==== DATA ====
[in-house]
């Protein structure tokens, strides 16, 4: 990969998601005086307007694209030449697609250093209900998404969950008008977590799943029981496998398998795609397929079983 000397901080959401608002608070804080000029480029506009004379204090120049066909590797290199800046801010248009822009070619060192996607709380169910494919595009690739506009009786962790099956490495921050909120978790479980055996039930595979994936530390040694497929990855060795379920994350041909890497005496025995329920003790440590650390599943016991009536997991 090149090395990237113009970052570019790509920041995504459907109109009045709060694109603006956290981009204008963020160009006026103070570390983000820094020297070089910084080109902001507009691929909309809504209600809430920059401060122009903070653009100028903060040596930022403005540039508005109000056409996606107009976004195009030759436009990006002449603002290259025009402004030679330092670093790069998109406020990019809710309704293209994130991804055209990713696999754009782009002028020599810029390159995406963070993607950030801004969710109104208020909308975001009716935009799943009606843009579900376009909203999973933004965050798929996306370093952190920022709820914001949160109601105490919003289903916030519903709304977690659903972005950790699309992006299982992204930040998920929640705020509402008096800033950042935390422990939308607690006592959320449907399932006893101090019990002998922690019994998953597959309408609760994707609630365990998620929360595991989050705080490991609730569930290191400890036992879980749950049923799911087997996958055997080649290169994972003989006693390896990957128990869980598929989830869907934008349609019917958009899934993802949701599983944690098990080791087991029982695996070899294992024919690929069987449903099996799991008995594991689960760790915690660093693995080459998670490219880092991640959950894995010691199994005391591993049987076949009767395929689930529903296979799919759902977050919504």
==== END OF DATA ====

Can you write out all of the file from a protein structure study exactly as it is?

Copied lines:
[in-house]
């Protein structure tokens, strides 16, 4: 990969998601005086307007694209030449697609250093209900998404969950008008977590799943029981496998398998795609397929079983 000397901080959401608002608070804080000029480029506009004379204090120049066909590797290199800046801010248009822009070619060192996607709380169910494919595009690739506009009786962790099956490495921050909120978790479980055996039930595979994936530390040694497929990855060795379920994350041909890497005496025995329920003790440590650390599943016991009536997991 090149090395990237113009970052570019790509920041995504459907109109009045709060694109603006956290981009204008963020160009006026103070570390983000820094020297070089910084080109902001507009691929909309809504209600809430920059401060122009903070653009100028903060040596930022403005540039508005109000056409996606107009976004195009030759436009990006002449603002290259025009402004030679330092670093790069998109406020990019809710309704293209994130991804055209990713696999754009782009002028020599810029390159995406963070993607950030801004969710109104208020909308975001009716935009799943009606843009579900376009909203999973933004965050798929996306370093952190920022709820914001949160109601105490919003289903916030519903709304977690659903972005950790699309992006299982992204930040998920929640705020509402008096800033950042935390422990939308607690006592959320449907399932006893101090019990002998922690019994998953597959309408609760994707609630365990998620929360595991989050705080490991609730569930290191400890036992879980749950049923799911087997996958055997080649290169994972003989006693390896990957128990869980598929989830869907934008349609019917958009899934993802949701599983944690098990080791087991029982695996070899294992024919690929069987449903099996799991008995594991689960760790915690660093693995080459998670490219880092991640959950894995010691199994005391591993049987076949009767395929689930529903296979799919759902977050919504």